JONESBORO — Hannah Payne, the woman who allegedly followed a man having a diabetic crisis, then shot him in a confrontation over a fender-bender with another vehicle, will not face a jury before February 2020.
Acting District Attorney John Fowler requested a continuance because Georgia Bureau of Investigation Medical Examiner Dr. Stacy Desamours, a material state’s witness in the case, is on medical leave. The case is on the jury trial calendar for Feb. 11, 2020 at 9 a.m. in Room 402 before Clayton County Superior Court Judge Shana Rooks Malone.
Payne is charged with two counts of felony murder, one count each of of malice murder, aggravated assault and false imprisonment, and three counts of weapons possession during the commission of a crime in the May 7 shooting death of Kenneth Herring, 62.
Herring died of a gunshot wound to the chest after Payne allegedly followed Herring for a mile in traffic despite a 911 operator’s directions not to do so, then confronted him with a pistol in her hand after Herring struck another vehicle.
Payne’s attorney, Matt Tucker, has said she was acting in self-defense. Fowler said Herring may have been trying to drive himself to the hospital during what first responders said may have been a diabetic emergency.
Clayton County Police Detective Keon Hayward testified that a 911 operator had repeatedly told Payne not to follow Herring and that an EMS worker believed Payne was having a diabetic crisis. After the shooting, he said, Payne told the 911 operator that Herring had “shot himself with (her) gun.”
Although police say Payne had a Georgia Weapons Carry License, which allows the holder to carry concealed weapons, she likely had it for less than a year due to her age. Georgia residents must be 21 to hold a WCL; those who are at least 18 and in the military also can hold a WCL.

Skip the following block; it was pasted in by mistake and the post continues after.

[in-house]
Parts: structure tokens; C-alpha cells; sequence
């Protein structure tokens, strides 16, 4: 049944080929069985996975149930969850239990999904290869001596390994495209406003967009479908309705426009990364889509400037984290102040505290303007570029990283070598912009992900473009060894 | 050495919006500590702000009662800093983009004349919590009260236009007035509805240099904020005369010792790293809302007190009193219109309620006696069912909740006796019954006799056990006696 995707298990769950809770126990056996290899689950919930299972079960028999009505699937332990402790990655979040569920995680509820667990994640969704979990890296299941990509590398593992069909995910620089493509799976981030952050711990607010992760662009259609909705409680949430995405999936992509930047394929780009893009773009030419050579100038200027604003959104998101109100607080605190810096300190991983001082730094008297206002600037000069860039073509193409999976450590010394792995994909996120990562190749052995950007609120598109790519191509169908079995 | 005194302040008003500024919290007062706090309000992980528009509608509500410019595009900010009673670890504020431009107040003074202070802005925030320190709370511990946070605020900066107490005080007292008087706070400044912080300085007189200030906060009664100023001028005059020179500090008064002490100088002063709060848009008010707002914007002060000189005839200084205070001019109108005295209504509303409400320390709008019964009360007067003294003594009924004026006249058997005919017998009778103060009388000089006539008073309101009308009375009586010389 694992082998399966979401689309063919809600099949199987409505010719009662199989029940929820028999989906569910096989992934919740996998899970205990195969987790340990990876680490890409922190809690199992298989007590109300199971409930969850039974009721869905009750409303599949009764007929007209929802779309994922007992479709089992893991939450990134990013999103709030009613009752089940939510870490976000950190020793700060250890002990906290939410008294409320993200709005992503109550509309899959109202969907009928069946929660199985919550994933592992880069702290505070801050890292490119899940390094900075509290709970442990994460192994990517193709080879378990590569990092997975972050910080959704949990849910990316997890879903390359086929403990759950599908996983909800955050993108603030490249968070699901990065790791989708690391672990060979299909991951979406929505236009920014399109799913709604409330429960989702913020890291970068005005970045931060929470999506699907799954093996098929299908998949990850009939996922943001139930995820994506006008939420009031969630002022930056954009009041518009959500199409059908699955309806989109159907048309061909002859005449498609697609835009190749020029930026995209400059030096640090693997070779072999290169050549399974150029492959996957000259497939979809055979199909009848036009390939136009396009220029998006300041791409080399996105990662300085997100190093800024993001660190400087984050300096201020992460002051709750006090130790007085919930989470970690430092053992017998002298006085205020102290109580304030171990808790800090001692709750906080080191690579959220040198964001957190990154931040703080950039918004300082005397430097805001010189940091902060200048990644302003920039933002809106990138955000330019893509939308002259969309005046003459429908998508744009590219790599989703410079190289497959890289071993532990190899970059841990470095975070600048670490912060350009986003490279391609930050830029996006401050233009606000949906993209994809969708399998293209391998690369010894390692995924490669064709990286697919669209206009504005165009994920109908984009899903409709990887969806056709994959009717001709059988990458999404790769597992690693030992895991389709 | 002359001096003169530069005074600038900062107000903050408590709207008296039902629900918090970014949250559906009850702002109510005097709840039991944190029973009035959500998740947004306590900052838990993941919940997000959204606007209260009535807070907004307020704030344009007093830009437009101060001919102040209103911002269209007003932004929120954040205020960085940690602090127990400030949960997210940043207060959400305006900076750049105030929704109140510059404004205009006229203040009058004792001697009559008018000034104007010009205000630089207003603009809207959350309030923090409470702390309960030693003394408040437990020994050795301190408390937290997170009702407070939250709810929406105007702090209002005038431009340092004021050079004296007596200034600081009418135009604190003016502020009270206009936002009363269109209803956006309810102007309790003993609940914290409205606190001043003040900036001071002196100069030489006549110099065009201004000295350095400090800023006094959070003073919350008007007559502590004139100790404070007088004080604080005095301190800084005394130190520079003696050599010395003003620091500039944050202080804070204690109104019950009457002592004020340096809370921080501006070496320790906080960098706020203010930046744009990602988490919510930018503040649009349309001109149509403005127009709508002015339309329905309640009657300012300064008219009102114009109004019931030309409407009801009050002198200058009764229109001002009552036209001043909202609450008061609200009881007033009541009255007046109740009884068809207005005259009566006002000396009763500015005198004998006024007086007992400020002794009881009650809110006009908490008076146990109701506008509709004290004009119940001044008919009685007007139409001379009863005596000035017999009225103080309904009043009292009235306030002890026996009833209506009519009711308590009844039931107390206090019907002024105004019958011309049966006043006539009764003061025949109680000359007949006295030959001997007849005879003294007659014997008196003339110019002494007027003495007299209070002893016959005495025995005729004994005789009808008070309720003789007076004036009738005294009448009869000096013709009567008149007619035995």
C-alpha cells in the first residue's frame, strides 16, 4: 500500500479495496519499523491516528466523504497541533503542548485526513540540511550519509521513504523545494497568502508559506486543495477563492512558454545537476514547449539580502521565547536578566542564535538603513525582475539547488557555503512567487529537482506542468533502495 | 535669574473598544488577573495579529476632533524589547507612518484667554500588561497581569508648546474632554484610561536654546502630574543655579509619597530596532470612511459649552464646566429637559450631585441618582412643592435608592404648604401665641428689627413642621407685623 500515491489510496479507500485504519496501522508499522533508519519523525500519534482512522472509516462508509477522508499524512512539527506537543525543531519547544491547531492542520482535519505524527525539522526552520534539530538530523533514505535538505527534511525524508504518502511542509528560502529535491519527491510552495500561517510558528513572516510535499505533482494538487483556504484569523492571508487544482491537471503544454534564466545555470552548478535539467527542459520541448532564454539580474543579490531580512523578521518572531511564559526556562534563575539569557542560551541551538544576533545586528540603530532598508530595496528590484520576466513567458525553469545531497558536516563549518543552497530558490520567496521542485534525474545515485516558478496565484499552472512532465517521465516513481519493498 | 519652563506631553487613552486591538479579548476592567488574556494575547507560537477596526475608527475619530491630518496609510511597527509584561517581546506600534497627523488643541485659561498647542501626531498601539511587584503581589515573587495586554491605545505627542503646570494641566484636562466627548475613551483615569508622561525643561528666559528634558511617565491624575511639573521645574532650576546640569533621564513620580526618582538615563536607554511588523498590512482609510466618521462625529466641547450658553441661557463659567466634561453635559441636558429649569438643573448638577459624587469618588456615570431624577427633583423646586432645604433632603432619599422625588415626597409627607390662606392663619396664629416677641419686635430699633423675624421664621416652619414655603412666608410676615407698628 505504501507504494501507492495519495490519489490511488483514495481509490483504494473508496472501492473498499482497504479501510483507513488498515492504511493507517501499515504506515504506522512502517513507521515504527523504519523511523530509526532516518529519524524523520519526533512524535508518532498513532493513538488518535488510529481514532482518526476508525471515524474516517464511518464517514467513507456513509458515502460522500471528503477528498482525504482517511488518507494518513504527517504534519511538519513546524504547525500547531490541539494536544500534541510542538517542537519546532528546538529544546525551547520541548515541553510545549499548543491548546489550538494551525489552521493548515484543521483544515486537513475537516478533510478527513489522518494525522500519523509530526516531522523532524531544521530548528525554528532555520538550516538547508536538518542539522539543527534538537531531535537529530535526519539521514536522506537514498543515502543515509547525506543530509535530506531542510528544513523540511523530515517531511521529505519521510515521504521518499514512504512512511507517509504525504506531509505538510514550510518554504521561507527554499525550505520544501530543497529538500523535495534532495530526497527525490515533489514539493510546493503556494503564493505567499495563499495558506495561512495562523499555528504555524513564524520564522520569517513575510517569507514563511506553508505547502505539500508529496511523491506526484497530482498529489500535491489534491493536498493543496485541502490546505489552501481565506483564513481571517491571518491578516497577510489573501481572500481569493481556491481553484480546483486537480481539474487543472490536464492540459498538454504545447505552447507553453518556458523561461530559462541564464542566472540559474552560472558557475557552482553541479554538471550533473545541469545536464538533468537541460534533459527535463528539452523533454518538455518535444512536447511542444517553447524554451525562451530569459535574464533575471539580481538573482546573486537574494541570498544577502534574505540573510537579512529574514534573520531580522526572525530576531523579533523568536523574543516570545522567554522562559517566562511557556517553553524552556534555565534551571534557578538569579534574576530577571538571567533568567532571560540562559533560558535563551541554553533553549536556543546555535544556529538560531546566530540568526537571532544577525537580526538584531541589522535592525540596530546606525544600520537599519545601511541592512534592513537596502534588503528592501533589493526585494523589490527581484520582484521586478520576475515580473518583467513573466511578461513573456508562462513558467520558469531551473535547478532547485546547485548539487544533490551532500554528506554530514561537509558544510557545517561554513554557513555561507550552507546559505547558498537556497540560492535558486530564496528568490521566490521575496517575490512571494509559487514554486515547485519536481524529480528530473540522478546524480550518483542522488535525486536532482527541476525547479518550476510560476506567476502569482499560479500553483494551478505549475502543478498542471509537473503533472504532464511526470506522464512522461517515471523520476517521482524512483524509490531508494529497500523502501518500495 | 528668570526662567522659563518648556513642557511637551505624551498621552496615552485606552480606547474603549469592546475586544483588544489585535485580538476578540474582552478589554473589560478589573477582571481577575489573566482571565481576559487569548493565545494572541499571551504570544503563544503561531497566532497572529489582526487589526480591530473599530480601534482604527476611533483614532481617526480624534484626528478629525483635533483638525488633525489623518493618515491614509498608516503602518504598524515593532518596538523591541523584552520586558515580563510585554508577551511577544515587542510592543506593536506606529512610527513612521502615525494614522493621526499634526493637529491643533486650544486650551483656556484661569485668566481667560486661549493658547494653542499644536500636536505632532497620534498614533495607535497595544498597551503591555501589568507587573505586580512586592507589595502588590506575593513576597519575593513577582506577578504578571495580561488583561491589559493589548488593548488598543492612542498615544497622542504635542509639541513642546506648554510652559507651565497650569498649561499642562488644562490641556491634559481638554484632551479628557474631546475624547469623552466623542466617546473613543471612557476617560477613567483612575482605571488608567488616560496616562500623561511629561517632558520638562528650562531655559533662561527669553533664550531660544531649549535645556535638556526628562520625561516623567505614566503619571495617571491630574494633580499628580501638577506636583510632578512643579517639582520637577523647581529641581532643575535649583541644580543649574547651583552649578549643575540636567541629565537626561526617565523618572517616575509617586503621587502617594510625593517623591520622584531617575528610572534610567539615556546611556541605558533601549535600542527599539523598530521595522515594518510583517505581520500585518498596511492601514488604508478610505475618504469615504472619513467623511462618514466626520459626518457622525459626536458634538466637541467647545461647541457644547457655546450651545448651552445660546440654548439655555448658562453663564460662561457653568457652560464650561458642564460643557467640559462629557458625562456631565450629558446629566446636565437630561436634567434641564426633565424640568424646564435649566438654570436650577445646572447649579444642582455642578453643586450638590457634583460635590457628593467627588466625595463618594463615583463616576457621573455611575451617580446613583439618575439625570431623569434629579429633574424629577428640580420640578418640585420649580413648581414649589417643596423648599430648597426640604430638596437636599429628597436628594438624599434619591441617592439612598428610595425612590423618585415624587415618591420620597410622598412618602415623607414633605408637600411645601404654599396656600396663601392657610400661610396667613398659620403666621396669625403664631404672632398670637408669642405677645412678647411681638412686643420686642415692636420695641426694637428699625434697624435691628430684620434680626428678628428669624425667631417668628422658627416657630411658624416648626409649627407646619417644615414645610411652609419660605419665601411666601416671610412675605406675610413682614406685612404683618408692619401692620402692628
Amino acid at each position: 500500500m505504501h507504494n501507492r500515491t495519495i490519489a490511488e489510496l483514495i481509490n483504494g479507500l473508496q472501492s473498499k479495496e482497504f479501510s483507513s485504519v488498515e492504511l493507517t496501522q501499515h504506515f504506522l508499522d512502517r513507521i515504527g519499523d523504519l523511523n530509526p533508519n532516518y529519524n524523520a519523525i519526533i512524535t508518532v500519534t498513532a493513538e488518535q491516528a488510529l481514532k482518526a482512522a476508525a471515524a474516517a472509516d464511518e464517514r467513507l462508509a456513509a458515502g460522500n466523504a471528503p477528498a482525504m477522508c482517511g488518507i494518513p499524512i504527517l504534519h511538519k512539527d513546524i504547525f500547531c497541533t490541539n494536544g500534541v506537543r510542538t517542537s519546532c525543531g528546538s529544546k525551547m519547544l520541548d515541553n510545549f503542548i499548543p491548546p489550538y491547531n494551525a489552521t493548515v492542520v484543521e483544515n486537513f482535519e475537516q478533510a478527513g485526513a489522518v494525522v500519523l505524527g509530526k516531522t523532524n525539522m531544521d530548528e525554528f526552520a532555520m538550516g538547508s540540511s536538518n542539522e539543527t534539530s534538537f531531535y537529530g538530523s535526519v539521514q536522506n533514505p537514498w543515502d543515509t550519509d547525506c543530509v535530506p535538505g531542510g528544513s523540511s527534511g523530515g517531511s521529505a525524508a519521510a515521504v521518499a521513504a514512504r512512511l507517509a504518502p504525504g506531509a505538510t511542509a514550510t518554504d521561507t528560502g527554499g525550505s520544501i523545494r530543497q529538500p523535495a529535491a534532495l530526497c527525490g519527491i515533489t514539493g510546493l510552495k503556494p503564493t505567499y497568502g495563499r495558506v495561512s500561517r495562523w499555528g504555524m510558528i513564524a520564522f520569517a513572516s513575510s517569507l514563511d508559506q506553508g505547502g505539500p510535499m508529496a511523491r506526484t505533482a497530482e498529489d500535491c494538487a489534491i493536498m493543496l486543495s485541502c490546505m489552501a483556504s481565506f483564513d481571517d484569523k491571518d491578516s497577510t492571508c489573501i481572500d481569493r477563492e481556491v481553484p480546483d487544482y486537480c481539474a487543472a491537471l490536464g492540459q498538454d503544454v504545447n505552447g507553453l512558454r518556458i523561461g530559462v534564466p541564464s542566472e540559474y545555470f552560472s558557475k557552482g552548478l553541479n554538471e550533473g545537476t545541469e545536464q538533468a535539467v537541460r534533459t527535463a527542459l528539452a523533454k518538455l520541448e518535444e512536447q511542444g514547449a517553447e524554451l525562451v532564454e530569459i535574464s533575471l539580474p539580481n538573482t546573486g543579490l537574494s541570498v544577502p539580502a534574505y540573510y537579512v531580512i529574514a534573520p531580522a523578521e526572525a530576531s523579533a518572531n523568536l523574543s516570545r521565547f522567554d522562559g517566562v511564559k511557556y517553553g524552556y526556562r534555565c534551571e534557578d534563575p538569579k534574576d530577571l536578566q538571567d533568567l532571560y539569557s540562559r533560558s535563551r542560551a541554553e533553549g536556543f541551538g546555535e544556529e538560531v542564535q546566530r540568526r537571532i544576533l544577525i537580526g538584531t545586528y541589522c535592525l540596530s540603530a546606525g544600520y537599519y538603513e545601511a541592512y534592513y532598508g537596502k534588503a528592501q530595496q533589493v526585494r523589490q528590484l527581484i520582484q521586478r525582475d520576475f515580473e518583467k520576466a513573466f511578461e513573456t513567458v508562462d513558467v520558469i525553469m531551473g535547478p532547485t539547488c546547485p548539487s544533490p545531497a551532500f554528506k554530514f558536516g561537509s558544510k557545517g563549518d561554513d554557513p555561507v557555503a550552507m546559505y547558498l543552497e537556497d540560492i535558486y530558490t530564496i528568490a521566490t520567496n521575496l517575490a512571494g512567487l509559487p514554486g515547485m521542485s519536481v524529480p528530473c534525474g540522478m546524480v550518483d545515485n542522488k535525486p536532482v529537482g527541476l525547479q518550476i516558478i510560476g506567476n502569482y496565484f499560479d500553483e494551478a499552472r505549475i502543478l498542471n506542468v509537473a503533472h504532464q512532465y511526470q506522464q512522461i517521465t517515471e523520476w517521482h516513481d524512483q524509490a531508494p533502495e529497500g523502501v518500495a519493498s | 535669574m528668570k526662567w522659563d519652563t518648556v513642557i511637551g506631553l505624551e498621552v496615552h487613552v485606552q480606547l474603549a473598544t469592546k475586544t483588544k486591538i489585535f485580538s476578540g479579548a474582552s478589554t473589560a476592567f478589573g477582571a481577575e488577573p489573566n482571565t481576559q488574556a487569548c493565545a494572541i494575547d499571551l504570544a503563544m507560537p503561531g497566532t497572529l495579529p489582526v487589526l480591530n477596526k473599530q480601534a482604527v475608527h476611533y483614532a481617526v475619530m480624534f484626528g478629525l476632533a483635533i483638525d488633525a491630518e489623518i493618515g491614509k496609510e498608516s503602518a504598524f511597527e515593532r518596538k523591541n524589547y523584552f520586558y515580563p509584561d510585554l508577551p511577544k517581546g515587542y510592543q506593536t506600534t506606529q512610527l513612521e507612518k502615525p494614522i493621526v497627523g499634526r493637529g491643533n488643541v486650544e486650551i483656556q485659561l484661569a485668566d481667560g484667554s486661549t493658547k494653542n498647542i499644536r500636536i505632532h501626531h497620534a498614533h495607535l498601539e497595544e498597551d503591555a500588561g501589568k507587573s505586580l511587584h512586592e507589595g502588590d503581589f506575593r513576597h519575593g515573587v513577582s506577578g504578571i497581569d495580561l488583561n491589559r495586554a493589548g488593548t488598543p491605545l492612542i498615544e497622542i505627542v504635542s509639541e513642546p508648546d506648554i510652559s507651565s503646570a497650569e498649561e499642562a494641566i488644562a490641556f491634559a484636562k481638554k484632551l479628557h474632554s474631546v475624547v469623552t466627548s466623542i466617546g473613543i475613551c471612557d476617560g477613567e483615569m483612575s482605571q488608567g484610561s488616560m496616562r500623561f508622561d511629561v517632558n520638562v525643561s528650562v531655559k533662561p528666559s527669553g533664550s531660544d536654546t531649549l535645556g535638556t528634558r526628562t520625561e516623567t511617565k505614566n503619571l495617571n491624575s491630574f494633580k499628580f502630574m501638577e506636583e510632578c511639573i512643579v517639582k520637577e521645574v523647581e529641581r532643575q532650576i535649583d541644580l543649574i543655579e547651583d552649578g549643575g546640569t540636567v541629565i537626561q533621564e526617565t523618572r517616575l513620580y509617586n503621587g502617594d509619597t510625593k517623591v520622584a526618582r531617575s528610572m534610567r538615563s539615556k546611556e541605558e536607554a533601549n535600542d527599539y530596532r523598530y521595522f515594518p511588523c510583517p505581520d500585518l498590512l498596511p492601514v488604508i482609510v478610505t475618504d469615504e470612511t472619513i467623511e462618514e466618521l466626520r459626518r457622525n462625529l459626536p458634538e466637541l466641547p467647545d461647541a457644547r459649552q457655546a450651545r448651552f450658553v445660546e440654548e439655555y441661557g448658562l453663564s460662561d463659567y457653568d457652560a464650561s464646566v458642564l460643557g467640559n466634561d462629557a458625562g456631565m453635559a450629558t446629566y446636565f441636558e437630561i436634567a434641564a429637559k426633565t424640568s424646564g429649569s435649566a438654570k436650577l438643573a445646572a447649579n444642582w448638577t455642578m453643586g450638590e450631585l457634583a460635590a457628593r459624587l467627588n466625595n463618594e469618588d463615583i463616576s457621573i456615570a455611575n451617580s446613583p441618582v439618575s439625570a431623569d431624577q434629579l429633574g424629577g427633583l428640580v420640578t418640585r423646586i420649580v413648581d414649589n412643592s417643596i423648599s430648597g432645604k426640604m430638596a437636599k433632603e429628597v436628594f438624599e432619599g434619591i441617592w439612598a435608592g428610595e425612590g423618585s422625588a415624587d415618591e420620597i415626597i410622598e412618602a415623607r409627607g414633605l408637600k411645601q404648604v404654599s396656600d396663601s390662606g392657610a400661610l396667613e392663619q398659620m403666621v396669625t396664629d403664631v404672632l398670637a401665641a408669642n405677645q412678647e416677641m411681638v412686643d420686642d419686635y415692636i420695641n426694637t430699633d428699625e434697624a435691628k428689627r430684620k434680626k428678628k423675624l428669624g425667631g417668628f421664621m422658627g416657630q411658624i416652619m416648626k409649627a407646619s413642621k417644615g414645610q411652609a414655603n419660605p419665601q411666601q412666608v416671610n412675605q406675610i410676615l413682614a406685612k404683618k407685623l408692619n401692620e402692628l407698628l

Payne’s family has said she carried a gun for protection. “Just everyday protections, you know, the society that we live in today. You hear about it every day on the news,” said Payne’s mother, Margaret. “Innocent people are getting shot, innocent people are getting broken into.”
Georgia law, which includes a “stand your ground” provision inside one’s own home, allows the use of force in defense of one’s self or of another. However, the law does not allow someone to provoke someone else “as an excuse to inflict bodily harm.” It also does not allow someone who starts a fight to use force, “unless he withdraws from the encounter and effectively communicates to such other person his intent to do so and the other, notwithstanding, continues or threatens to continue the use of unlawful force.”
Christine Herring, Kenneth Herring’s widow, has told the News Payne “was trying to act like the police.” She and several other members of the Herring family filed letters with the court, asking that Payne be denied bond.
Kenneth Herring’s sister, Jacquelyn, asked the judge to consider “the nature and circumstances of these charges, especially the offenses involving violence. Please also examine the weight of the evidence against her. I also believe that there is a likelihood that she will behave improperly given the suspicions over what motivated her actions in which she is accused.”
During the bond hearing, Tucker described Payne as a hard-working, all-American girl who had been trying to put her life back together since the shooting: “A lifelong resident of Georgia, lived in Fayette County, went to Fayette County High School,” he told the court. “All four years was in the marching band; never has gotten a ticket; never has gotten arrested; never has had any problems with the law enforcement until recently.”
Payne was granted bond twice: on Sept. 27 and then again on Oct. 1 when two additional charges raised her total bond to $320,000. Both times, Judge Malone imposed special conditions: that Payne wear an ankle monitor and observe a 9 p.m. curfew. She remains free as of press time.
Tucker said his client was “not a menace to society as people want to portray her. She’s a young individual that got on the phone with 911 and thought she was helping out,” adding, “At her age, she learned a very valuable lesson.”
Fowler said he expects there will be a trial.
“It’s just one of those cases where the defendant thinks that she did absolutely nothing wrong.”